Despite repeated radio calls to stay clear of active fixed-wing flight operations in vicinity of the USS Nimitz, the QOM-1 executed unsafe and unprofessional altitude changes in the close vicinity of an F/A-18E that was in a holding pattern and preparing to land on the aircraft carrier, officials said. The F/A-18E maneuvered to avoid collision with the QOM-1 resulting in a lateral separation between the two aircraft of about 200 feet and a vertical separation of about 100 feet.
The dangerous maneuver by the QOM-1 in the known vicinity of fixed-wing flight operations and at coincident altitude with operating aircraft created a collision hazard and is not in keeping with international maritime customs and laws, Centcom officials said.
This is the 13th unsafe or unprofessional interaction between U.S. and Iranian maritime forces in 2017, the officials noted.
WASHINGTON, Aug. 3, 2017 — Deputy Defense Secretary Pat Shanahan discussed a variety of issues today in a phone call with Harriett Baldwin, the United Kingdom’s undersecretary of state and defense procurement minister, Navy Cmdr. Sarah Higgins, Shanahan’s spokesperson, said in a statement.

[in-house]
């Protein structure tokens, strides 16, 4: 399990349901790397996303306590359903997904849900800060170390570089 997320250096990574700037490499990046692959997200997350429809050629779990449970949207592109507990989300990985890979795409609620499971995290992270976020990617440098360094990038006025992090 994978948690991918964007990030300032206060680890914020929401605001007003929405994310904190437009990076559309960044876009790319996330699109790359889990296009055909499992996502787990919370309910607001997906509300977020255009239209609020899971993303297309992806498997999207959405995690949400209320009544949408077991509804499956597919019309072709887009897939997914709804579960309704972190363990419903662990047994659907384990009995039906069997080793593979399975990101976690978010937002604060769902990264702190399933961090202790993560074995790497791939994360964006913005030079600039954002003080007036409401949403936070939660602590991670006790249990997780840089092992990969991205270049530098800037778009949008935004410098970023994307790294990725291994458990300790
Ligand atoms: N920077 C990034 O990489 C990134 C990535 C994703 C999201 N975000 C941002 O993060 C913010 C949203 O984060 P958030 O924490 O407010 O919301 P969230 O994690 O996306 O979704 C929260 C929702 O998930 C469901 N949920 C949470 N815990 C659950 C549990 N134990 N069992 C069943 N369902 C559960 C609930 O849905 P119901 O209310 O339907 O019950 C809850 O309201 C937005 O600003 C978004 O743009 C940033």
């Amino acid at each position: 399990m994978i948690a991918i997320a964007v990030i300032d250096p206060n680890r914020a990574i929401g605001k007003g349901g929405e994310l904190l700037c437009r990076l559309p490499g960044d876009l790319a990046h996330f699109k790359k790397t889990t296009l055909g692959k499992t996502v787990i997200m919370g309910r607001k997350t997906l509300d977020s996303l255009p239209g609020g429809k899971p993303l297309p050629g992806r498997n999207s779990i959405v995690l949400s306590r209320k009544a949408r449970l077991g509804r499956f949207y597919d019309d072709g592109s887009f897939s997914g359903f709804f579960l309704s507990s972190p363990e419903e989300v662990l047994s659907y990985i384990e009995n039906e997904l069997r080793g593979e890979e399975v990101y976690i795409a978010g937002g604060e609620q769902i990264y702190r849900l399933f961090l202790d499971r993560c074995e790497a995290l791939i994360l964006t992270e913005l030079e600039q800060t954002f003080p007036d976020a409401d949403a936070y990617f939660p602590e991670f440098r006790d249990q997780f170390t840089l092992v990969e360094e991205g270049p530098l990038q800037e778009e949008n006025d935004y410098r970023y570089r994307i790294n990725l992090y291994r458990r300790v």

“The leaders discussed defense issues, including NATO, bilateral exercises, changing technologies and procurement innovation,” Higgins said. “They also spoke about the restructure of the Department of Defense’s acquisition, technology, and logistics and chief management officer organizations.”
Shanahan lauded the value of the close U.S.-U.K. security partnership, Higgins said, and he noted that bilateral capability cooperation will be instrumental in enabling their forces to better confront current and emerging threats.
In addition, Higgins said, Shanahan conveyed the high value the U.S. places on British investment in strong defense capabilities, including its two aircraft carriers and F-35B aircraft.
The two leaders agreed to maintain regular dialogue on shared security interests and the bilateral defense agenda, she added.
The United Kingdom is upgrading its fleet of Boeing Chinook HC4 transport helicopters to bring them up to the new HC6A standard, Jane’s has learned.
The Royal Air Force’s (RAF’s) 38 HC4 helicopters are being re-designated HC6A with the replacement of the analogue flight control systems with the Boeing Digital Automatic Flight Control System (DAFCS) over the next 12 months. Under a separate contract, the RAF Chinook fleet is also being equipped with an Airborne Collision Avoidance System (ACAS), which has already achieved an Initial Operating Capability (IOC) on a number of aircraft.